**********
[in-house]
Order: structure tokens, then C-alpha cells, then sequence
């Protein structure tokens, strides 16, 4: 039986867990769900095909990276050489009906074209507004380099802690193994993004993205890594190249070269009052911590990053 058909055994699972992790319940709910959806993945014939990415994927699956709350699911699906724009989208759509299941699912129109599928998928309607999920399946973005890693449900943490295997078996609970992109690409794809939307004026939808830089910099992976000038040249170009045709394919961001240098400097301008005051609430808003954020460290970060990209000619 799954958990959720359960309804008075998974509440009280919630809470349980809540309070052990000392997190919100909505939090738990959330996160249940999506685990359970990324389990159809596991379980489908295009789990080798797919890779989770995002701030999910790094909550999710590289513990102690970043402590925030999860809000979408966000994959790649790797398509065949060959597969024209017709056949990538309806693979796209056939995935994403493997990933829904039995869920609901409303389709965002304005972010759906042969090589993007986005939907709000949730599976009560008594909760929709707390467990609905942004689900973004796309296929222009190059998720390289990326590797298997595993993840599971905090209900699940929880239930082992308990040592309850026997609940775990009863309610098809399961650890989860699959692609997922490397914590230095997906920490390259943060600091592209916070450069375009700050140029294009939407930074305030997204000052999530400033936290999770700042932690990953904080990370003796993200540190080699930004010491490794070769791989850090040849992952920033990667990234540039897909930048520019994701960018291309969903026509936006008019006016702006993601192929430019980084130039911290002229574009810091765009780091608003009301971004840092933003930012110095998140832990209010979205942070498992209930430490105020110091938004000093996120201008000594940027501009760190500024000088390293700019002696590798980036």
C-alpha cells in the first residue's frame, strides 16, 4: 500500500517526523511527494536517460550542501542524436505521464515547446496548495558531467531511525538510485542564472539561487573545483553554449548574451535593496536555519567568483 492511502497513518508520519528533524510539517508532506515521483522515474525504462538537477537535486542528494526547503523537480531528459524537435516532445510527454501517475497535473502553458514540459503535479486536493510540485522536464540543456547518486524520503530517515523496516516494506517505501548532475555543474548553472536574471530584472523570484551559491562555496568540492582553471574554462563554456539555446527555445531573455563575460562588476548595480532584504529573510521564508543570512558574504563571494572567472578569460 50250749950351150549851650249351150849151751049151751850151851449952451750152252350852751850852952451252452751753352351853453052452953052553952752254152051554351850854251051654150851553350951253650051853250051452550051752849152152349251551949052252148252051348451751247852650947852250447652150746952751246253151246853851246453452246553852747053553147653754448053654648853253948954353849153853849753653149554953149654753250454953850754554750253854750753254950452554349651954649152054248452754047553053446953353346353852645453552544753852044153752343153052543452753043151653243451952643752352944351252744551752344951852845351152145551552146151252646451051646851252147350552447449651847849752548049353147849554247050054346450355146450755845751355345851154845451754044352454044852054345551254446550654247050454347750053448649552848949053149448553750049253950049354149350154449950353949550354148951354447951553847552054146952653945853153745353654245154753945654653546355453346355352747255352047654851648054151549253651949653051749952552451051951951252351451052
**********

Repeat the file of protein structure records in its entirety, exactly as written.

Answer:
[in-house]
Order: structure tokens, then C-alpha cells, then sequence
């Protein structure tokens, strides 16, 4: 039986867990769900095909990276050489009906074209507004380099802690193994993004993205890594190249070269009052911590990053 058909055994699972992790319940709910959806993945014939990415994927699956709350699911699906724009989208759509299941699912129109599928998928309607999920399946973005890693449900943490295997078996609970992109690409794809939307004026939808830089910099992976000038040249170009045709394919961001240098400097301008005051609430808003954020460290970060990209000619 799954958990959720359960309804008075998974509440009280919630809470349980809540309070052990000392997190919100909505939090738990959330996160249940999506685990359970990324389990159809596991379980489908295009789990080798797919890779989770995002701030999910790094909550999710590289513990102690970043402590925030999860809000979408966000994959790649790797398509065949060959597969024209017709056949990538309806693979796209056939995935994403493997990933829904039995869920609901409303389709965002304005972010759906042969090589993007986005939907709000949730599976009560008594909760929709707390467990609905942004689900973004796309296929222009190059998720390289990326590797298997595993993840599971905090209900699940929880239930082992308990040592309850026997609940775990009863309610098809399961650890989860699959692609997922490397914590230095997906920490390259943060600091592209916070450069375009700050140029294009939407930074305030997204000052999530400033936290999770700042932690990953904080990370003796993200540190080699930004010491490794070769791989850090040849992952920033990667990234540039897909930048520019994701960018291309969903026509936006008019006016702006993601192929430019980084130039911290002229574009810091765009780091608003009301971004840092933003930012110095998140832990209010979205942070498992209930430490105020110091938004000093996120201008000594940027501009760190500024000088390293700019002696590798980036």
C-alpha cells in the first residue's frame, strides 16, 4: 500500500517526523511527494536517460550542501542524436505521464515547446496548495558531467531511525538510485542564472539561487573545483553554449548574451535593496536555519567568483 492511502497513518508520519528533524510539517508532506515521483522515474525504462538537477537535486542528494526547503523537480531528459524537435516532445510527454501517475497535473502553458514540459503535479486536493510540485522536464540543456547518486524520503530517515523496516516494506517505501548532475555543474548553472536574471530584472523570484551559491562555496568540492582553471574554462563554456539555446527555445531573455563575460562588476548595480532584504529573510521564508543570512558574504563571494572567472578569460 50250749950351150549851650249351150849151751049151751850151851449952451750152252350852751850852952451252452751753352351853453052452953052553952752254152051554351850854251051654150851553350951253650051853250051452550051752849152152349251551949052252148252051348451751247852650947852250447652150746952751246253151246853851246453452246553852747053553147653754448053654648853253948954353849153853849753653149554953149654753250454953850754554750253854750753254950452554349651954649152054248452754047553053446953353346353852645453552544753852044153752343153052543452753043151653243451952643752352944351252744551752344951852845351152145551552146151252646451051646851252147350552447449651847849752548049353147849554247050054346450355146450755845751355345851154845451754044352454044852054345551254446550654247050454347750053448649552848949053149448553750049253950049354149350154449950353949550354148951354447951553847552054146952653945853153745353654245154753945654653546355453346355352747255352047654851648054151549253651949653051749952552451051951951252351451052